Thursday, 13 June 2013

Words we get from Greek: 3 - anarchy

Anarchy, from the Greek meaning no government. A strange word because it holds several, quite opposing, meanings. For some it means an absence of government because humanity has found a way of living harmoniously without the need to be governed. For other people anarchy means chaos and lawlessness and has a definite whiff of terrorism about it.

I don't know where the anarchy symbol of the capital A almost contained within a circle came from, but you do see it in all sorts of places - even here in this blog. Thus:

For me, the word anarchy is inextricably linked with my teenage years and those masters of getting up people's noses, the Sex Pistols. Here in my tiny home in Greece, where we do not have anywhere near enough room, I have somehow found space for a carrier bag full of old singles, yes, those black vinyl things, about seven inches across with an A and a B side, and in among all the weird and wonderful stuff I bought all those years ago is Anarchy In The U.K. by the Sex Pistols. The single was released in 1976 on EMI records, from whom the Sex Pistols soon parted company, and the B side is called I Wanna Be Me. I'm not sure the Pistols were exactly making a political statement with Anarchy, but for a spotty yoof as I was then it was a great single to bellow along to.

Punk rather got nipped in the bud as record companies realised there was money to be made from bunches of spiky-haired dorks shrieking and battering guitars and drums within an inch of their lives. It all became very corporate, but just for a little while punk music seemed to suggest that if you wanted to do something you didn't need the approval of Megabucks Records, you just went out and did it. And somehow that reminds me of the anarchists' dream of a harmonious society in which government is abolished because it is unnecessary. Ah well, you've got to have your dreams.

Friday, 7 June 2013

Timewasters welcome

Watching the kittens skitter about is a great way to pass/waste time. You're on your way to do something else when they suddenly emerge from behind a flower pot and 15 minutes later you're still watching them leap about.

Anyway, I have wasted even more time videoing them prancing around and this unedited film is the result. I tried to post it on my blog a few days ago, but technical difficulties intervened. I think I have solved these problems now, at least to some extent.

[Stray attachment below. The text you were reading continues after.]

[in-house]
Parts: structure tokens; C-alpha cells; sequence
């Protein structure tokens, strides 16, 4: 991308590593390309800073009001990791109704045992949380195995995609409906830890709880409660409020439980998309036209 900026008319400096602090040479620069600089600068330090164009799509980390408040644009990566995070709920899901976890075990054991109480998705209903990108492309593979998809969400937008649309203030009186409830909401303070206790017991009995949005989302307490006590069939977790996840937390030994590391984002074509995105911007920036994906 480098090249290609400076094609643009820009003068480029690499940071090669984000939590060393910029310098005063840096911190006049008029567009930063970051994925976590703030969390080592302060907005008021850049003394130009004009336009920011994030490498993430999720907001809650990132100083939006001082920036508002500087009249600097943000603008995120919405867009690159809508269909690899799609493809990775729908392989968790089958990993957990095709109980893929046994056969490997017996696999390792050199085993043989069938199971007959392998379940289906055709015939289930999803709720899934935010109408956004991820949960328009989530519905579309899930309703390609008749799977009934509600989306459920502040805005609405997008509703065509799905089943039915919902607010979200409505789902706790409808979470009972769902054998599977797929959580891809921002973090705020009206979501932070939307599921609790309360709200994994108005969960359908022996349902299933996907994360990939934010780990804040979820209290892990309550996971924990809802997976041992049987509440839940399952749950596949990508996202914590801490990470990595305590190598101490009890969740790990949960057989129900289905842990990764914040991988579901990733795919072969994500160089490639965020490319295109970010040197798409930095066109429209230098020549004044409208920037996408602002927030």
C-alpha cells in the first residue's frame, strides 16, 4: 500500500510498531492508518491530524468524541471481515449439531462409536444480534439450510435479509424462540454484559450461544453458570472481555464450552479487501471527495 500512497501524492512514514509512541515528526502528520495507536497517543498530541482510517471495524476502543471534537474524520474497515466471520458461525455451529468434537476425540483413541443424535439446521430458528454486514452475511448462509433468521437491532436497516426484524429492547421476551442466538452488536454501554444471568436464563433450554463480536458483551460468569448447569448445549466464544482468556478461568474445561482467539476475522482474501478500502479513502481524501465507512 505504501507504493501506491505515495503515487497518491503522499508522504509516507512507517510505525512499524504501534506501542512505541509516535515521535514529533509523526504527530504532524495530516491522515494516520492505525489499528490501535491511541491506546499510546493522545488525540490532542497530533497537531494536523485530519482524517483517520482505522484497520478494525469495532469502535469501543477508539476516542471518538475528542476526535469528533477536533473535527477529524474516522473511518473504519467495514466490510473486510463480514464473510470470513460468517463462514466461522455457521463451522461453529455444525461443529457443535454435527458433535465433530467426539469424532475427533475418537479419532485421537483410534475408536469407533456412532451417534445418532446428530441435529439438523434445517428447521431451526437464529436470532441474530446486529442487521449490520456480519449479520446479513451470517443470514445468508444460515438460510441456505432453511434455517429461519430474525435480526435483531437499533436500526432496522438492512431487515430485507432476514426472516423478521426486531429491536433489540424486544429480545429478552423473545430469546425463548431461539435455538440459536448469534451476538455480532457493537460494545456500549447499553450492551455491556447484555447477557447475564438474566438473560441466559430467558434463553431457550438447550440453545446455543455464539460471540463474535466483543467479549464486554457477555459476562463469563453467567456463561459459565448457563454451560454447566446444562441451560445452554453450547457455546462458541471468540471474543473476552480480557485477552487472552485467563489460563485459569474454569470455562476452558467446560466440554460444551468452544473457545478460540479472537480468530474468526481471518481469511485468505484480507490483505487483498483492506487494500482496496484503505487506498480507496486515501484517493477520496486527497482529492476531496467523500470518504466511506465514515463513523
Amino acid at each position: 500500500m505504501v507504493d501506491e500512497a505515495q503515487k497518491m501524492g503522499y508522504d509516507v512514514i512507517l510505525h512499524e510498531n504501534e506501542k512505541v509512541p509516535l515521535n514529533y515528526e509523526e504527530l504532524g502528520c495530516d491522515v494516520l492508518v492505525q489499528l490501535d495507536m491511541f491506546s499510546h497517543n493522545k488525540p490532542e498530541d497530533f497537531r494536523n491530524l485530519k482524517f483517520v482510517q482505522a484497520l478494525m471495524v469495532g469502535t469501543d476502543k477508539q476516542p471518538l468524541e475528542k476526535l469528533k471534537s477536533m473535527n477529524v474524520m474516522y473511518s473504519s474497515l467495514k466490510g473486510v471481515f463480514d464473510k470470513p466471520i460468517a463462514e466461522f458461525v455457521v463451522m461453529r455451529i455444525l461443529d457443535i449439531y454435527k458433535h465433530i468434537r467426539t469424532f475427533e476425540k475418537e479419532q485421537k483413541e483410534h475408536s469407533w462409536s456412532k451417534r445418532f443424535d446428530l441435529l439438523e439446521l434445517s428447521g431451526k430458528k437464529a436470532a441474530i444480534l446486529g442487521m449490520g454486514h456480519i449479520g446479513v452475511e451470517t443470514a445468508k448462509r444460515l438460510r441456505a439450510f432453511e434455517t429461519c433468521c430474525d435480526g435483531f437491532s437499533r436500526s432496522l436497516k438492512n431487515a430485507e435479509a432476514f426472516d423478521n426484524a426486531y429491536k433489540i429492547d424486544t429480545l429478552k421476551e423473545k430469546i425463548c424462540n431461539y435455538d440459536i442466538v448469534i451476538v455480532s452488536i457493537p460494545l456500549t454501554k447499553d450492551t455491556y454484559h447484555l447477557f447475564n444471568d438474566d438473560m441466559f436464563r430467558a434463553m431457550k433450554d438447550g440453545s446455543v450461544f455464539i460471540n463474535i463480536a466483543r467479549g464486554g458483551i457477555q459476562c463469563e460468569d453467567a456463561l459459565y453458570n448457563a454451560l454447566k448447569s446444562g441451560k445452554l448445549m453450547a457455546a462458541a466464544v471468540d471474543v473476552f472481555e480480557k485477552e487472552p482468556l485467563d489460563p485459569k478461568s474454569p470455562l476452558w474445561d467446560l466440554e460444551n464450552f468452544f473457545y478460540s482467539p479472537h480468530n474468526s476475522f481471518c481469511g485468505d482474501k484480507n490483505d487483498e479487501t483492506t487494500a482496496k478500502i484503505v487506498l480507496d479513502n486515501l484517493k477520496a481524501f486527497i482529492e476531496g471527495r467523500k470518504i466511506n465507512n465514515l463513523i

Anyway, enjoy the film. Parental advisory: This film opens with a scene in which Merkel, the kittens' mother, is licking her nether regions. Sorry about that, I was so intent on trying to catch the kittens on film that I never really noticed what was going on until I'd finished. There's more to this animal photography malarkey than meets the eye. Also the film goes on a bit (4 mins), next time I intend to get to grips with the editing process.

Thursday, 6 June 2013

Trust me, I'm a musician (sort of)

It was Shakespeare - he gets everywhere, doesn't he? - who said that we should not trust "The man that hath not music in himself". So here on Skopelos we've just gone through a great exercise in demonstrating our trustworthiness by having the first Skopelos Music Festival and a good week it was, too.

I admit to being slightly biased in that I took part in the festival as a member of a choir which formed and rehearsed over one weekend and then launched in to a series of performances. For those of you who are now shuddering having heard me sing solo (in the office, supermarket and pub) let me assure you that with a choir to sing with it's all fairly painless for the audience. Credit is due here to our choirmaster/musical director  or whatever, Rod Iliffe, a man of seemingly infinite patience and tact. My favourite phrase of his is: "Well done, you've got that half right". Hopefully, it was all right on the night.

Anyway, the Skopelos Festival Choir as we were rather grandly named, was but one part of seven evenings of performances of all kinds with a lot, and I do mean a lot, of the talent coming from local musicians who are already here on the island. Those of us who live here and frequent some of the tavernas can often see these musicians perform, but it was good, I think, for them to have the chance to show off their talents to a wider audience. The picture below shows the musicians who can often be seen at the Molos Taverna.

It's not my intention with this posting to offer a critique of the festival, as I have said I might be a little biased, but I really did enjoy the performances by Greek musicians. Ever since my first visit to Greece almost 30 years ago, it is the music of this country which, even on a rainy day in England, can transport me to this magical land. I may not always fully understand the songs of love, loss and longing, but they almost invariably score a direct emotional hit.

I was also quite impressed with the way the island's mayor, Giorgos Michelis, (yes, that does really come out as George Michael) took to the stage and sang. He's the gent in the grey suit in the picture below and he's pretty good. Maybe more civic dignitaries could follow his lead.

So that's really all I have to say on this first festival. I think it is an event that will be repeated and preliminary discussions have already taken place with the local authority so things are looking good. And, who knows, if there is another Skopelos Festival Choir I might even be tempted away from singing in the shower to join in again. And if you happen to be on the island then why not join in? You might surprise yourself.

I have no pictures of "my" choir so here is one of the Skopelos
Primary School Choir who were very good.